State Time Limits

State time limit policies differ in the period of time for which they terminate or reduce assistance. This report includes separate information lifetime time limits and fixed period time limits.

Lifetime time limits terminate or reduce assistance permanently.

Fixed-period time limits terminate or reduce assistance for a fixed period of time after which regular assistance can again be provided. For example, some states provide that a family may not receive assistance for more than 24 months in a 60 month period, or that after receiving benefits for 24 months, the family will be ineligible for the next 36 months.

Some states either have a fixed period or a lifetime time limit. Other states have both fixed period and lifetime time limits. For example, a state might provide that a family cannot receive assistance for more than 24 months in a 60 month period, and for no more than 60 months over the parent’s lifetime.

State policies differ as to whether benefits to the family are terminated or reduced when the time limit is reached. Seven states impose the time limit only on the adult(s) in the family and continue benefits to the children in a reduced amount when the time limit is reached. These states are: Arizona, California, Indiana, Maine, Maryland, Rhode Island and Texas. (Of these, Texas reduces benefits when the fixed period time limit is reached and terminates all benefits to the family when the 60-month lifetime limit is reached.)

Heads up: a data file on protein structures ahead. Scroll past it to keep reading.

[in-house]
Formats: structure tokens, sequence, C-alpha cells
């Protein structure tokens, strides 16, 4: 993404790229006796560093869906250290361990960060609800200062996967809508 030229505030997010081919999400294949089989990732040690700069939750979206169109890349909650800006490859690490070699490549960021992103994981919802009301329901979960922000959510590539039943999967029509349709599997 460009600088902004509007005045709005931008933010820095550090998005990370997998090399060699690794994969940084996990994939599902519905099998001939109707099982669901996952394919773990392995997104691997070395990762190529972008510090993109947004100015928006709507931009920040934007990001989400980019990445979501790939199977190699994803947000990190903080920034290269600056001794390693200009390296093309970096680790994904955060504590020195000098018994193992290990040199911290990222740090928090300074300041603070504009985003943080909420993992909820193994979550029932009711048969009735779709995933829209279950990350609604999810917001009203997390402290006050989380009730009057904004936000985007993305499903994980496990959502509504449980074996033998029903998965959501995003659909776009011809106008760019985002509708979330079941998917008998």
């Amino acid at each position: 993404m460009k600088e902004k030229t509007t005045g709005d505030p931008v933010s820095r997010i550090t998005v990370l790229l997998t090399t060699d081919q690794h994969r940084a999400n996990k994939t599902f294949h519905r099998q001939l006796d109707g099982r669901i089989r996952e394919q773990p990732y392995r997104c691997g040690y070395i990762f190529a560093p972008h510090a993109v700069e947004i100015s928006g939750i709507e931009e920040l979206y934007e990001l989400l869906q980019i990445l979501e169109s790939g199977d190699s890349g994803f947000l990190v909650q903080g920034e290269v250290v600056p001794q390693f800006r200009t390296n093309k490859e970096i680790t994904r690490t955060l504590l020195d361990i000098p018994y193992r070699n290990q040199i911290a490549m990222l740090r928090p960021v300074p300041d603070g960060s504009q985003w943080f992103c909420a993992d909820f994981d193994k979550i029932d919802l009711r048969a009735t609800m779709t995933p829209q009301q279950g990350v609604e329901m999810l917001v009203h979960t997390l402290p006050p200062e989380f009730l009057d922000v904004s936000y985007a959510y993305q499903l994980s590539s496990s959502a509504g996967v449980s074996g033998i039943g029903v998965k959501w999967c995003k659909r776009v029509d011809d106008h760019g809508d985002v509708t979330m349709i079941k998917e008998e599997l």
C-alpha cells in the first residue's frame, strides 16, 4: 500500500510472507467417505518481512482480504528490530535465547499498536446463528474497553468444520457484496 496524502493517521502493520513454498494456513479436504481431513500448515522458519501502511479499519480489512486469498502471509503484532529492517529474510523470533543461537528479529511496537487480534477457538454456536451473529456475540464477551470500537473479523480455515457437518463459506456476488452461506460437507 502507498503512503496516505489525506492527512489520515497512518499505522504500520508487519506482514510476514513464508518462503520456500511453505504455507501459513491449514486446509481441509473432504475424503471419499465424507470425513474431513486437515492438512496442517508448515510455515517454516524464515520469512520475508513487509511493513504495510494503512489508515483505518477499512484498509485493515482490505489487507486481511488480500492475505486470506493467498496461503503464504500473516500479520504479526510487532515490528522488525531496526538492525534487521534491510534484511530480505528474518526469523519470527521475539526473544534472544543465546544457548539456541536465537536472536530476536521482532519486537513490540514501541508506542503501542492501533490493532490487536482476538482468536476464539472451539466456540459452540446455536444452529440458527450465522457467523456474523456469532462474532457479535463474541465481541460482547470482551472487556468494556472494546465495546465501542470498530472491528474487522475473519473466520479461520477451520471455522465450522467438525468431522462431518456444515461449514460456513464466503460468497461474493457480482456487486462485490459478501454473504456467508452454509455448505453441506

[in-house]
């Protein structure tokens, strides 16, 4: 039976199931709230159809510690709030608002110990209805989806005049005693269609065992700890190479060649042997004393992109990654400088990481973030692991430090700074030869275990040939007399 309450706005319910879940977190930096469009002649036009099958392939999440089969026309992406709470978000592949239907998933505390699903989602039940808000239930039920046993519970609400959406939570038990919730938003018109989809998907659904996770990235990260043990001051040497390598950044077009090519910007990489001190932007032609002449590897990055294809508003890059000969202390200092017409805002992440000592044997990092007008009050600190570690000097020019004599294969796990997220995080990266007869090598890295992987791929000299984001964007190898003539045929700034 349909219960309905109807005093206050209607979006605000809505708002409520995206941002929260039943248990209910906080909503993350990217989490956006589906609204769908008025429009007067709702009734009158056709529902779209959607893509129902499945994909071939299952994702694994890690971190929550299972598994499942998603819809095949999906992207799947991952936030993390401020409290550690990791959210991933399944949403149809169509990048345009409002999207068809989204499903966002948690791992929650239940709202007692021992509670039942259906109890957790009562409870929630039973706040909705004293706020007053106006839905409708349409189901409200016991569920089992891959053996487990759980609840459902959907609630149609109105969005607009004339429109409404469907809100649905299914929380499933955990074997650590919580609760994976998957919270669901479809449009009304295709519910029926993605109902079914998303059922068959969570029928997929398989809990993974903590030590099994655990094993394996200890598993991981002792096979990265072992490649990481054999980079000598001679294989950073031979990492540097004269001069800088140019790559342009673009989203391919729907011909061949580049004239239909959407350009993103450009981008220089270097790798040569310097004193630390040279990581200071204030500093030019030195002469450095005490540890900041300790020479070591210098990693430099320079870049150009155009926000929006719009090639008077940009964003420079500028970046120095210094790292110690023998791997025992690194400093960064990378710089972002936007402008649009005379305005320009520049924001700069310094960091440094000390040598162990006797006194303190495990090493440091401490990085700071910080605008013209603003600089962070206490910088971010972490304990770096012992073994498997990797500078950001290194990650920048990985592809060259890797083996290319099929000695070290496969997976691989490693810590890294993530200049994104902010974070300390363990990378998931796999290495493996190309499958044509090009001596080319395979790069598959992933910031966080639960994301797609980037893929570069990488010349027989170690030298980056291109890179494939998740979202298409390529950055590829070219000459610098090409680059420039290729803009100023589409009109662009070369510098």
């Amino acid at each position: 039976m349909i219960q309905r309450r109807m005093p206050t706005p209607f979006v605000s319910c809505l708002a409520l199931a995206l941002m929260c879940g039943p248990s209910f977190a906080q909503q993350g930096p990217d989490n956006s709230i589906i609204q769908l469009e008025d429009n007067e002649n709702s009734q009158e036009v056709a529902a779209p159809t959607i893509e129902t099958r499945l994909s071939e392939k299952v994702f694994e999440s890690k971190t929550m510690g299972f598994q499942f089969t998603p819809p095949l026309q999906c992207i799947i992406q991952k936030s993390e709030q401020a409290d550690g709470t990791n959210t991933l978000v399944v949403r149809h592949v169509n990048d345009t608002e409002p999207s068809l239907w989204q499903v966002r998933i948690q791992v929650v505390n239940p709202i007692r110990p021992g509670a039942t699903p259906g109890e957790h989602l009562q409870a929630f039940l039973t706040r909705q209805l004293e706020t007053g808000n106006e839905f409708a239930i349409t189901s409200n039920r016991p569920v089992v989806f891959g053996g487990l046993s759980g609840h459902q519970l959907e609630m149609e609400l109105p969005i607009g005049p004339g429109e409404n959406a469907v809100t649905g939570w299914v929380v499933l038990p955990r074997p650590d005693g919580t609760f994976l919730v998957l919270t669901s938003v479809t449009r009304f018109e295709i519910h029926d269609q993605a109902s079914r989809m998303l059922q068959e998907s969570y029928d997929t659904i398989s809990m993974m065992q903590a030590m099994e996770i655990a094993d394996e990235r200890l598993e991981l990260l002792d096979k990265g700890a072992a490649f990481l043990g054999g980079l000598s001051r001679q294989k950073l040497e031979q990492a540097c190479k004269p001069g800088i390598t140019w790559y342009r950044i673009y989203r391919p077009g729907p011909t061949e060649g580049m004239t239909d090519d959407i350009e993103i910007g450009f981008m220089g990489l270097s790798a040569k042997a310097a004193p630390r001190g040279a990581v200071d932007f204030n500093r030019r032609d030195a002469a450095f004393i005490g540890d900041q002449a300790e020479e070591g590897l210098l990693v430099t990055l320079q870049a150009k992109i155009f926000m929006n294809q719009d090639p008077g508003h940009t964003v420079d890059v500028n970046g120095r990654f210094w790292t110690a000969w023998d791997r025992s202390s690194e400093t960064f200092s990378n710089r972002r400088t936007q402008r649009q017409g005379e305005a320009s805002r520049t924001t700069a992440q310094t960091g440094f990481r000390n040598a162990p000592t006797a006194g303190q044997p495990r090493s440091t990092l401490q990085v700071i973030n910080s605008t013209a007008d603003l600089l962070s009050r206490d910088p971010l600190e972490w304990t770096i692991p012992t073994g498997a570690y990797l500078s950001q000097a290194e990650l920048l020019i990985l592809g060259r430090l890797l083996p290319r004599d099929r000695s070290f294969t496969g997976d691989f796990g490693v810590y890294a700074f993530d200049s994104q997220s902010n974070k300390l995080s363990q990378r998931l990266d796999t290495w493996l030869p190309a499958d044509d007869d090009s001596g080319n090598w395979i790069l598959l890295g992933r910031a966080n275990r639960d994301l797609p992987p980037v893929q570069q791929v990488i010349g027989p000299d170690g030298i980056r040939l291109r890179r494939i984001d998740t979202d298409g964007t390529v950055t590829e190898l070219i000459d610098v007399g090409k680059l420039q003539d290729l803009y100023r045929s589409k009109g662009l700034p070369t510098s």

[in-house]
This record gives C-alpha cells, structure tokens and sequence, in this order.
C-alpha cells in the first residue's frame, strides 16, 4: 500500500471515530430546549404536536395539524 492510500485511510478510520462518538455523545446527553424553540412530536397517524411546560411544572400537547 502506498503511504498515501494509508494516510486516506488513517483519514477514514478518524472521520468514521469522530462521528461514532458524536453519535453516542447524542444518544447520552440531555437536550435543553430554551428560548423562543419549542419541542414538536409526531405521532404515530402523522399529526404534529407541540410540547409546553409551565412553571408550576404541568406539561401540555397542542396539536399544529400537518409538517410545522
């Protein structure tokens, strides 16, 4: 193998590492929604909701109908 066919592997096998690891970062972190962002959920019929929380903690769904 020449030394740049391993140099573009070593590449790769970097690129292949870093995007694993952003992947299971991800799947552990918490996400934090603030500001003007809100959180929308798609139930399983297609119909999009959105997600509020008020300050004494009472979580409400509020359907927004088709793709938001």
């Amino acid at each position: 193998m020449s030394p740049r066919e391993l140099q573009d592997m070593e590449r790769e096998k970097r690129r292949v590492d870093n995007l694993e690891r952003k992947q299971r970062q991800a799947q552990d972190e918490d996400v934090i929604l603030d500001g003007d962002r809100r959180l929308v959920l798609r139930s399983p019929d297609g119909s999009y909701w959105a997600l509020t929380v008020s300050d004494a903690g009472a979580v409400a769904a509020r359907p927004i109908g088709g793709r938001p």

Time limit policies differ among states in the length of time a family can receive assistance before the time limit is reached. A total of 20 states impose time limits shorter than 60 months that reduce or terminate assistance. A total of 36 states impose 60-month time limits. (As noted above, some states impose both a shorter fixed period time limit and a 60-month lifetime limit.) Two states — Florida and Texas — have different time limits for different groups of families based on the adult’s level of education or work experience.